|Eat More Green Vegetables to Protect Against Heart Disease and Cancer
Green leafy vegetables are superior to other foods in their nutrient density, and unsurprisingly, greater intake of leafy greens is associated with reduced risk of cardiovascular disease.1, 2 Greater consumption of cruciferous vegetables (a family of vegetables known for their anti-cancer effects, which includes many leafy greens such as kale, cabbage and bok choy, is similarly associated with lower risk of death from cardiovascular disease and from all causes.3
In my book, The End of Heart Disease, I cite a study in which 134,796 adults were followed for years (women were followed for a mean of 10.2 years and men for 4.6 years). A linear inverse association was revealed between eating these green vegetables and cardiovascular mortality. This means that the more greens eaten, the fewer heart attacks and stroke deaths, with no leveling off of the trend. All vegetables were linked to increased protection from premature death, but green cruciferous vegetables offered the most protection.3
Oxidative stress is known to be a significant contributor to the development of cardiovascular disease. Our antioxidant defenses are a combination of dietary compounds and the body’s own antioxidant enzymes. There is evidence that when we eat cruciferous vegetables, their phytochemicals signal the body to produce its own protective antioxidant enzymes by activating a protein called Nrf2.
Nrf2 is a transcription factor, a protein that can increase or decrease the expression of certain genes. Nrf2 works by binding a specific sequence present in genes called the antioxidant response element (ARE). In the presence of certain phytochemicals, Nrf2 travels to the nucleus of the cell to induce that cell to produce natural antioxidant enzymes and protect against inflammation.4, 5 Essentially, Nrf2 is a messenger through which beneficial phytochemicals from the diet activate the body’s natural antioxidant and anti-inflammatory protection mechanisms.
For example, one study on sulforaphane (a phytochemical found in broccoli) showed that once activated, Nrf2 suppresses the activity of adhesion molecules on the endothelial cell surface to prevent binding of inflammatory cells and therefore retard atherosclerotic plaque development.6 Another study showed that sulforaphane and other isothiocyanates (cruciferous vegetable phytochemicals), by activating Nrf2, blocked inflammatory gene expression and oxidative stress in endothelial cells inhibiting aging of the vascular tree.7 Sulforaphane also helps maintain the integrity of the blood-brain barrier, a vascular system that is crucial for proper brain tissue function, via activation of Nrf2.8 The point is that cruciferous vegetables are essential for excellent health and promotion of maximum lifespan.
Other phytochemicals that can activate Nrf2, iunclude anthocyanins (found in berries), EGCG (found in green tea) and resveratrol (found in grapes and peanuts).5, 9, 10 Exercise may also activate Nrf2.11 In contrast, smoking suppresses the protective actions of Nrf2; human endothelial cells exposed to the blood of smokers compared to non-smokers showed decreased Nrf2 expression, reducing antioxidant defenses.12 It is not surprising that smoking and green vegetables have opposite effects!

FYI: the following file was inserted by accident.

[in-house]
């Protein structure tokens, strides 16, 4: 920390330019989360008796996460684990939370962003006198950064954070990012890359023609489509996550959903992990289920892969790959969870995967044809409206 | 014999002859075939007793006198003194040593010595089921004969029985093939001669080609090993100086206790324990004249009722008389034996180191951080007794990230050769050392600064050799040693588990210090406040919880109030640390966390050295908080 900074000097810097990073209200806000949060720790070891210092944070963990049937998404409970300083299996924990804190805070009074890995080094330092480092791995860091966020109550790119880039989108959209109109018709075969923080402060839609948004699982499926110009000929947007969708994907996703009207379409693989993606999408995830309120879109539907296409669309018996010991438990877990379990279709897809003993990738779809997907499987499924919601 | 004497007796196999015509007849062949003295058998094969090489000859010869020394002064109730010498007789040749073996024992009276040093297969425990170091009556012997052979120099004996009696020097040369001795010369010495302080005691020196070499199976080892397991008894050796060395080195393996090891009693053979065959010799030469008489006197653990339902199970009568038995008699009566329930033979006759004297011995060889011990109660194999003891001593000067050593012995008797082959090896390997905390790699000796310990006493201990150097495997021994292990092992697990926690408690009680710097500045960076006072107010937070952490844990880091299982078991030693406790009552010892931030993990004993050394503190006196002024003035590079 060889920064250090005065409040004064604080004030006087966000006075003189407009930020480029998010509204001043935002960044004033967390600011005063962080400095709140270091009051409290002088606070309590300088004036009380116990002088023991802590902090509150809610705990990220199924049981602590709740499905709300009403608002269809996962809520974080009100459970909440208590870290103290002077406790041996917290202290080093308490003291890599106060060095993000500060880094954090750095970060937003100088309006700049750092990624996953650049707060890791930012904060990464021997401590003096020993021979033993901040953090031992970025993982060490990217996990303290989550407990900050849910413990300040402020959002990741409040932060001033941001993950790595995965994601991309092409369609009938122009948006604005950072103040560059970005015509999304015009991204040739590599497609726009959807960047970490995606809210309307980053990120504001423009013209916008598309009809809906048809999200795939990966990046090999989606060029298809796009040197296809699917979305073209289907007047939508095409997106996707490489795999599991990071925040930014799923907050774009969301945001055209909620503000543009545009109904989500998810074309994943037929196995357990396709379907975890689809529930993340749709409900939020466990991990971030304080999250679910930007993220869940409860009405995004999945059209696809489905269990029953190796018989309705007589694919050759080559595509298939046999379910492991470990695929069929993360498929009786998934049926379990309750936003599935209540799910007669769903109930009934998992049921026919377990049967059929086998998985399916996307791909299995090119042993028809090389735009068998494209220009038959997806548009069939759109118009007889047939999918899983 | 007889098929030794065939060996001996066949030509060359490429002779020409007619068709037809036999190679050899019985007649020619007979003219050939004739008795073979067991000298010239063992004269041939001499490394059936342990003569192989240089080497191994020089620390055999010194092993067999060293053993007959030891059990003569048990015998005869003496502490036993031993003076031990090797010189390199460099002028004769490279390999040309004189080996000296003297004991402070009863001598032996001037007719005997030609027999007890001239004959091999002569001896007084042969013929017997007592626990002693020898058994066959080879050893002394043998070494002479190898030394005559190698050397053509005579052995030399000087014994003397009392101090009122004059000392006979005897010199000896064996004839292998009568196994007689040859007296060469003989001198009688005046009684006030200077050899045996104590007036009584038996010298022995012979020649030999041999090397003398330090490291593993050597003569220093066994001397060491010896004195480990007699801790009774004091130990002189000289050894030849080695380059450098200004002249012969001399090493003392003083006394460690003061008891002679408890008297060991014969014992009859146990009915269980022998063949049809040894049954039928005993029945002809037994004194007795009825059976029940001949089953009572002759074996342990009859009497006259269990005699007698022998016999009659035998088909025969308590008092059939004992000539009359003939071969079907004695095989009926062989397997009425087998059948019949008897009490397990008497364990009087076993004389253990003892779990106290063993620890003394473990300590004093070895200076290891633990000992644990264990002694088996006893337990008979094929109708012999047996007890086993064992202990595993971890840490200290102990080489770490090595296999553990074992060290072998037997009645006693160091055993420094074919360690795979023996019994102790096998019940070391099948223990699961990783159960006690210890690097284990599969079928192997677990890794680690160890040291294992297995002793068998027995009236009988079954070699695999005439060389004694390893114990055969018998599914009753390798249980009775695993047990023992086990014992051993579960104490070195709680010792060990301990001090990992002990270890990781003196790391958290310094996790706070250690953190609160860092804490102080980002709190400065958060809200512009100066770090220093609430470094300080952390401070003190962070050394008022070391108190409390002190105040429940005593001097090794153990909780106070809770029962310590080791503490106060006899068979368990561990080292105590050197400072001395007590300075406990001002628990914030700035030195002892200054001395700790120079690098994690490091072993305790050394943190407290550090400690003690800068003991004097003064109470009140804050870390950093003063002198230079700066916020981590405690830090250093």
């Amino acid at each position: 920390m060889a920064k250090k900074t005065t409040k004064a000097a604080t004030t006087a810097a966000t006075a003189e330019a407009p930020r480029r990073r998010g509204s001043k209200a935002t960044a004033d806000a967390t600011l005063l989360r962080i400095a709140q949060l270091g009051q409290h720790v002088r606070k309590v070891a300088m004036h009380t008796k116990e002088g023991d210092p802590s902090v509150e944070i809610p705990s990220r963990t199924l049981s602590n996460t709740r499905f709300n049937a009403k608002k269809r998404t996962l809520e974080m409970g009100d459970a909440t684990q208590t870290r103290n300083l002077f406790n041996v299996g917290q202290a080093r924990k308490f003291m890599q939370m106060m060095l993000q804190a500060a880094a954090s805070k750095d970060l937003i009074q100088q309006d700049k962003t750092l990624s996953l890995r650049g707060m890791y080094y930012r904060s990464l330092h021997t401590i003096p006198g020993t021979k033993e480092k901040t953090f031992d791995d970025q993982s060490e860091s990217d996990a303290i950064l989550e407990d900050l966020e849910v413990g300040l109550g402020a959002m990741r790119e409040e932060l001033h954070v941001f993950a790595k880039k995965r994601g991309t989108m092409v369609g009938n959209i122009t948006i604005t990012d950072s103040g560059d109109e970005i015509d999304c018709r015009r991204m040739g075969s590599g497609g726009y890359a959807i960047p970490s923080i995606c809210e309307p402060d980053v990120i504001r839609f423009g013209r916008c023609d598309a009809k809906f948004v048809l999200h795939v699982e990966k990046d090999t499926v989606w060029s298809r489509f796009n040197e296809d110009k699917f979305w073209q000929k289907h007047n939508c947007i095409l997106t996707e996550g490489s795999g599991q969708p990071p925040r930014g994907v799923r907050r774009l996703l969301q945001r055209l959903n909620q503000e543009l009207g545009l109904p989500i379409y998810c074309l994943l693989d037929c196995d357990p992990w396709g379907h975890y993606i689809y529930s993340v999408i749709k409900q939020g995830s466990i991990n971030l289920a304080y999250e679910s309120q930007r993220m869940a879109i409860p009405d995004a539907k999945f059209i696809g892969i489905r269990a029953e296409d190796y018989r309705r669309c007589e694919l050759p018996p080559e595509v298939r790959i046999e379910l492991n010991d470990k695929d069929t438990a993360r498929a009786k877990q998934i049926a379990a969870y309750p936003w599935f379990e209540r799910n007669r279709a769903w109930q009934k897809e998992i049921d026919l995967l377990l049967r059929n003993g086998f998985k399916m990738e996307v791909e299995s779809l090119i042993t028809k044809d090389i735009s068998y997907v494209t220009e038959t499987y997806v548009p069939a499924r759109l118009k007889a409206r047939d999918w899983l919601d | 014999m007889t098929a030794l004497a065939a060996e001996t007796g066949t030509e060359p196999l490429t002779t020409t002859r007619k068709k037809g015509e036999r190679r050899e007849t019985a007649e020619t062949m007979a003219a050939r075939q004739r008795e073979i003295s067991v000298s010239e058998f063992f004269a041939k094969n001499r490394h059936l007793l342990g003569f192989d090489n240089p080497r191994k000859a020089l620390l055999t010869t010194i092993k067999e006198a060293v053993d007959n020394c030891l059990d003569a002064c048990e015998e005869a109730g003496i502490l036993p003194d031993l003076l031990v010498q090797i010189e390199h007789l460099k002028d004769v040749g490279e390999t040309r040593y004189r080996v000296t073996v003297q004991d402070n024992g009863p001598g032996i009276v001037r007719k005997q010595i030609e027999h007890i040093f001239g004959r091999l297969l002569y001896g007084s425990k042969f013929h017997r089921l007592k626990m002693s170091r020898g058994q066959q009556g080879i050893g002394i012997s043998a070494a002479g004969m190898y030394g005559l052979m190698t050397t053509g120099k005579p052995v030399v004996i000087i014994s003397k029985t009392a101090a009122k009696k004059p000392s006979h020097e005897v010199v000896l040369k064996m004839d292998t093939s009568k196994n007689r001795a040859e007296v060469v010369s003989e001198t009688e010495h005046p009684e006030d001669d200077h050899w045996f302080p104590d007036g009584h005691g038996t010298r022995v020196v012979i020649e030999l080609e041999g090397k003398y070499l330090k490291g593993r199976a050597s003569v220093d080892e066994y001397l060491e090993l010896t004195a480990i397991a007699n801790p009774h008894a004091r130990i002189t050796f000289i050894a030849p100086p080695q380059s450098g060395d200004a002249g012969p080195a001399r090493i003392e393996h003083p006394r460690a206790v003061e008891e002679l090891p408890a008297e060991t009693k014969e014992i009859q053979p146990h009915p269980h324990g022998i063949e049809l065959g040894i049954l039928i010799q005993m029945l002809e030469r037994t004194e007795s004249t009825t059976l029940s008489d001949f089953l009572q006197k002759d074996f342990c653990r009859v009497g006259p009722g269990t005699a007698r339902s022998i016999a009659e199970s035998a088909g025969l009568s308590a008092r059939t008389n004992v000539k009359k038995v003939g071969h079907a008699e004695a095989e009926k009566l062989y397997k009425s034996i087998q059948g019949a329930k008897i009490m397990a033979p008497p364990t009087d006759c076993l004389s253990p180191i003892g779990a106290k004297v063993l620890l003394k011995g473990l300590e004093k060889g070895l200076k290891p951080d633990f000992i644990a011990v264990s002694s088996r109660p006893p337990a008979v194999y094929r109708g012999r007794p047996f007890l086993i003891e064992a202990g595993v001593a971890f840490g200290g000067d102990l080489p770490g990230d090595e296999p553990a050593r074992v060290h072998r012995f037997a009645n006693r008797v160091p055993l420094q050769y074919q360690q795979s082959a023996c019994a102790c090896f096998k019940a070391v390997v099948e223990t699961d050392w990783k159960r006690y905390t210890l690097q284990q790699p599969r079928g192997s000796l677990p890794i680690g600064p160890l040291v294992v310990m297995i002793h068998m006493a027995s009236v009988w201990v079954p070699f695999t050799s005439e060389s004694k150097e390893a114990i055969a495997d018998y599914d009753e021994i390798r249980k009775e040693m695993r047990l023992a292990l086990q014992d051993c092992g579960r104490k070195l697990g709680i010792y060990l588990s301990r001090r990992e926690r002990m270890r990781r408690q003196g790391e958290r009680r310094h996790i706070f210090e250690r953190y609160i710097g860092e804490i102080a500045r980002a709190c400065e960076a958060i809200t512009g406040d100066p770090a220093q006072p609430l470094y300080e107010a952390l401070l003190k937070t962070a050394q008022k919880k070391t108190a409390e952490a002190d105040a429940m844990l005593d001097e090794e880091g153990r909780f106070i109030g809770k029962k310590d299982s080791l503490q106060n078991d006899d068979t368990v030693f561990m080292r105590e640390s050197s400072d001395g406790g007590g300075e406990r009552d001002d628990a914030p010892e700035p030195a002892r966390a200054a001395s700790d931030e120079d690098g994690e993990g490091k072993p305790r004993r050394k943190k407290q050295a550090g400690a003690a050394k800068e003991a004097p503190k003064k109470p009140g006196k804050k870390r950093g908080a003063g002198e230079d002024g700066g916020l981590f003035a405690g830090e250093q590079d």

Research on phytochemicals and the protective effects Nrf2 is still in its early stages, and as we learn more, we can expect exciting advances in the understanding of how phytochemicals work to promote health and extend lifespan.
1. Hung HC, Joshipura KJ, Jiang R, et al: Fruit and vegetable intake and risk of major chronic disease. J Natl Cancer Inst 2004;96:1577-1584.
2. Joshipura KJ, Hu FB, Manson JE, et al: The effect of fruit and vegetable intake on risk for coronary heart disease. Ann Intern Med 2001;134:1106-1114.
3. Zhang X, Shu XO, Xiang YB, et al: Cruciferous vegetable consumption is associated with a reduced risk of total and cardiovascular disease mortality. Am J Clin Nutr 2011;94:240-246.
4. Donovan EL, McCord JM, Reuland DJ, et al: Phytochemical activation of Nrf2 protects human coronary artery endothelial cells against an oxidative challenge. Oxid Med Cell Longev 2012;2012:132931.
5. Han SG, Han SS, Toborek M, et al: EGCG protects endothelial cells against PCB 126-induced inflammation through inhibition of AhR and induction of Nrf2-regulated genes. Toxicol Appl Pharmacol 2012;261:181-188.
6. Zakkar M, Van der Heiden K, Luong le A, et al: Activation of Nrf2 in endothelial cells protects arteries from exhibiting a proinflammatory state. Arterioscler Thromb Vasc Biol 2009;29:1851-1857.
7. Huang CS, Lin AH, Liu CT, et al: Isothiocyanates protect against oxidized LDL-induced endothelial dysfunction by upregulating Nrf2-dependent antioxidation and suppressing NFkappaB activation. Mol Nutr Food Res 2013;57:1918-1930.
8. Zhao J, Moore AN, Redell JB, et al: Enhancing Expression of Nrf2-Driven Genes Protects the Blood Brain Barrier after Brain Injury. J Neurosci 2007;27:10240-10248.
9. Cimino F, Speciale A, Anwar S, et al: Anthocyanins protect human endothelial cells from mild hyperoxia damage through modulation of Nrf2 pathway. Genes Nutr 2013;8:391-399.
10. Ungvari Z, Bagi Z, Feher A, et al: Resveratrol confers endothelial protection via activation of the antioxidant transcription factor Nrf2. Am J Physiol Heart Circ Physiol 2010;299:H18-24.
11. Muthusamy VR, Kannan S, Sadhaasivam K, et al: Acute exercise stress activates Nrf2/ARE signaling and promotes antioxidant mechanisms in the myocardium. Free Radic Biol Med 2012;52:366-376.
12. Fratta Pasini A, Albiero A, Stranieri C, et al: Serum oxidative stress-induced repression of Nrf2 and GSH depletion: a mechanism potentially involved in endothelial dysfunction of young smokers. PLoS One 2012;7:e30291.